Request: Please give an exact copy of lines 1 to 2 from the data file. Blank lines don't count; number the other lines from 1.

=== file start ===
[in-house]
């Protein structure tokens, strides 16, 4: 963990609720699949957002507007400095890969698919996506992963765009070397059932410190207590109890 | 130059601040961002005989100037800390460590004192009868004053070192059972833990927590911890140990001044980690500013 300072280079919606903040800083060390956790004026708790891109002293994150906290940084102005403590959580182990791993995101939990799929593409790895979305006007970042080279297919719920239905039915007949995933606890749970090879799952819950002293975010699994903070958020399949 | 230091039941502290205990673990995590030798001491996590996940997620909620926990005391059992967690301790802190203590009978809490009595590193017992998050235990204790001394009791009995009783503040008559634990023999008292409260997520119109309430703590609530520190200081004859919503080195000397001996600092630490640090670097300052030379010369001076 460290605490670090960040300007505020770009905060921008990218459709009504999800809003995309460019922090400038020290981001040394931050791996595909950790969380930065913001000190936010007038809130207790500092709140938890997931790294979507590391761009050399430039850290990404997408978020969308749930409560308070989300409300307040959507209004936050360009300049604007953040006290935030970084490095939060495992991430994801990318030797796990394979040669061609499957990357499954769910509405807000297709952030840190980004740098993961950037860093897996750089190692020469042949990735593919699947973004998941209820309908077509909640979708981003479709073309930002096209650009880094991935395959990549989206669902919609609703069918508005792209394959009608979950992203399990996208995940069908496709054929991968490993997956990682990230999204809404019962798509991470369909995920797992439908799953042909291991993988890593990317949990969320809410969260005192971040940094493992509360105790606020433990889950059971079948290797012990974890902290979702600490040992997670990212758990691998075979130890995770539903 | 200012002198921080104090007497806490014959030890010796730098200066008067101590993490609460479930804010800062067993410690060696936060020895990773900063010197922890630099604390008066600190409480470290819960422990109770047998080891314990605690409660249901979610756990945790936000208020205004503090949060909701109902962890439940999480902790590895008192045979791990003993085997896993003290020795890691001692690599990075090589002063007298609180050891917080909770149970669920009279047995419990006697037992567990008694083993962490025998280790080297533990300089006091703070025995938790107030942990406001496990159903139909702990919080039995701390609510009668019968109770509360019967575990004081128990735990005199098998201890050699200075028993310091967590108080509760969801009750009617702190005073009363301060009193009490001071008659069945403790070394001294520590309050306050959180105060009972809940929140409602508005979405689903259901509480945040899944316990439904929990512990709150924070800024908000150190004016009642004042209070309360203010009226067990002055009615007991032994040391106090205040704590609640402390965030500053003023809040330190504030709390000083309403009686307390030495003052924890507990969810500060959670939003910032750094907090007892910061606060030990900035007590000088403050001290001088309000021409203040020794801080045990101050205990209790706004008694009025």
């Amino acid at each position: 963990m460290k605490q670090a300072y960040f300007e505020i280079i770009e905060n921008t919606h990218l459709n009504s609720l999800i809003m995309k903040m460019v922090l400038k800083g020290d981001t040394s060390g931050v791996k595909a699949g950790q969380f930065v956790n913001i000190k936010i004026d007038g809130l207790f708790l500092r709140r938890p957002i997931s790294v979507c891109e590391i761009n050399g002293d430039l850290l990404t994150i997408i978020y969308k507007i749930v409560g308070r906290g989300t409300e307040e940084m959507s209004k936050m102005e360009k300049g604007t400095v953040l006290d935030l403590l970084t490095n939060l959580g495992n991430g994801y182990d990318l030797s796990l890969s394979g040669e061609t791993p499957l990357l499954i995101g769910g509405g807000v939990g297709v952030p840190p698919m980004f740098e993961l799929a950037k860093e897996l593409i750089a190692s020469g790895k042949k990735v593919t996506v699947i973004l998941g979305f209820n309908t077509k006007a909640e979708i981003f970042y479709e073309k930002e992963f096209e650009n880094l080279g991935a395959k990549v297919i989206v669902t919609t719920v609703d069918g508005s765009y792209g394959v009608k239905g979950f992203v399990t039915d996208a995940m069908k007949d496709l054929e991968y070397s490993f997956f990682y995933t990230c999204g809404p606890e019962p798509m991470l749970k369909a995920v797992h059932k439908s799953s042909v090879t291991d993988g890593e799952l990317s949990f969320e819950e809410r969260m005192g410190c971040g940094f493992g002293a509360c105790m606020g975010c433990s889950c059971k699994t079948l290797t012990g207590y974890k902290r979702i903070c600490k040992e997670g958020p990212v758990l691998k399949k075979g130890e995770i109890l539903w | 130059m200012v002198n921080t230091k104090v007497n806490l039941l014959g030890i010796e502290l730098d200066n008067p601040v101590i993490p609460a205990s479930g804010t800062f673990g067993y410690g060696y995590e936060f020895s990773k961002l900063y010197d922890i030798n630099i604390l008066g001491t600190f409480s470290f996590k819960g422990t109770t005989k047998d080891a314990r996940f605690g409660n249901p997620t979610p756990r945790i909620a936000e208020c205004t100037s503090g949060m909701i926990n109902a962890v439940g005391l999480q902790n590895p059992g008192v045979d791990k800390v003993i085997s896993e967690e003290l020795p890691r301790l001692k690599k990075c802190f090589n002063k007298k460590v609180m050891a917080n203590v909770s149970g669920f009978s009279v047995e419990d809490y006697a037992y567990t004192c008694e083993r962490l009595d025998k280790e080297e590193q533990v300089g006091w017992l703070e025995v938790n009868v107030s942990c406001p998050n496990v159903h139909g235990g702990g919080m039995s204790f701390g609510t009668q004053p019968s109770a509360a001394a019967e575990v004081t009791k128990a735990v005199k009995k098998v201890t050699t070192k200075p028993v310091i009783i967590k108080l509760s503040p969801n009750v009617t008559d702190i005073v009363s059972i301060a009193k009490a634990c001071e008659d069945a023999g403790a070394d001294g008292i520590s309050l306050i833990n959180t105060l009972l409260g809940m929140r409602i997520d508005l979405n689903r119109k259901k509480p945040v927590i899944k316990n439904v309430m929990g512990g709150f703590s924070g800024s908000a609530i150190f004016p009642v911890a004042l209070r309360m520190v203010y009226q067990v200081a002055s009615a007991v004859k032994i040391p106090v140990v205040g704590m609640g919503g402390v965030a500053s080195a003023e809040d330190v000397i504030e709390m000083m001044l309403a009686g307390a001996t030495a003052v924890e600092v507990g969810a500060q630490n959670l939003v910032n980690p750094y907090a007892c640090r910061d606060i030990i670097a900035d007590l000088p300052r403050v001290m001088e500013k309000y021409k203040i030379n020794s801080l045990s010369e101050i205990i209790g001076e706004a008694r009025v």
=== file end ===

[in-house]
């Protein structure tokens, strides 16, 4: 963990609720699949957002507007400095890969698919996506992963765009070397059932410190207590109890 | 130059601040961002005989100037800390460590004192009868004053070192059972833990927590911890140990001044980690500013 300072280079919606903040800083060390956790004026708790891109002293994150906290940084102005403590959580182990791993995101939990799929593409790895979305006007970042080279297919719920239905039915007949995933606890749970090879799952819950002293975010699994903070958020399949 | 230091039941502290205990673990995590030798001491996590996940997620909620926990005391059992967690301790802190203590009978809490009595590193017992998050235990204790001394009791009995009783503040008559634990023999008292409260997520119109309430703590609530520190200081004859919503080195000397001996600092630490640090670097300052030379010369001076 460290605490670090960040300007505020770009905060921008990218459709009504999800809003995309460019922090400038020290981001040394931050791996595909950790969380930065913001000190936010007038809130207790500092709140938890997931790294979507590391761009050399430039850290990404997408978020969308749930409560308070989300409300307040959507209004936050360009300049604007953040006290935030970084490095939060495992991430994801990318030797796990394979040669061609499957990357499954769910509405807000297709952030840190980004740098993961950037860093897996750089190692020469042949990735593919699947973004998941209820309908077509909640979708981003479709073309930002096209650009880094991935395959990549989206669902919609609703069918508005792209394959009608979950992203399990996208995940069908496709054929991968490993997956990682990230999204809404019962798509991470369909995920797992439908799953042909291991993988890593990317949990969320809410969260005192971040940094493992509360105790606020433990889950059971079948290797012990974890902290979702600490040992997670990212758990691998075979130890995770539903 | 200012002198921080104090007497806490014959030890010796730098200066008067101590993490609460479930804010800062067993410690060696936060020895990773900063010197922890630099604390008066600190409480470290819960422990109770047998080891314990605690409660249901979610756990945790936000208020205004503090949060909701109902962890439940999480902790590895008192045979791990003993085997896993003290020795890691001692690599990075090589002063007298609180050891917080909770149970669920009279047995419990006697037992567990008694083993962490025998280790080297533990300089006091703070025995938790107030942990406001496990159903139909702990919080039995701390609510009668019968109770509360019967575990004081128990735990005199098998201890050699200075028993310091967590108080509760969801009750009617702190005073009363301060009193009490001071008659069945403790070394001294520590309050306050959180105060009972809940929140409602508005979405689903259901509480945040899944316990439904929990512990709150924070800024908000150190004016009642004042209070309360203010009226067990002055009615007991032994040391106090205040704590609640402390965030500053003023809040330190504030709390000083309403009686307390030495003052924890507990969810500060959670939003910032750094907090007892910061606060030990900035007590000088403050001290001088309000021409203040020794801080045990101050205990209790706004008694009025």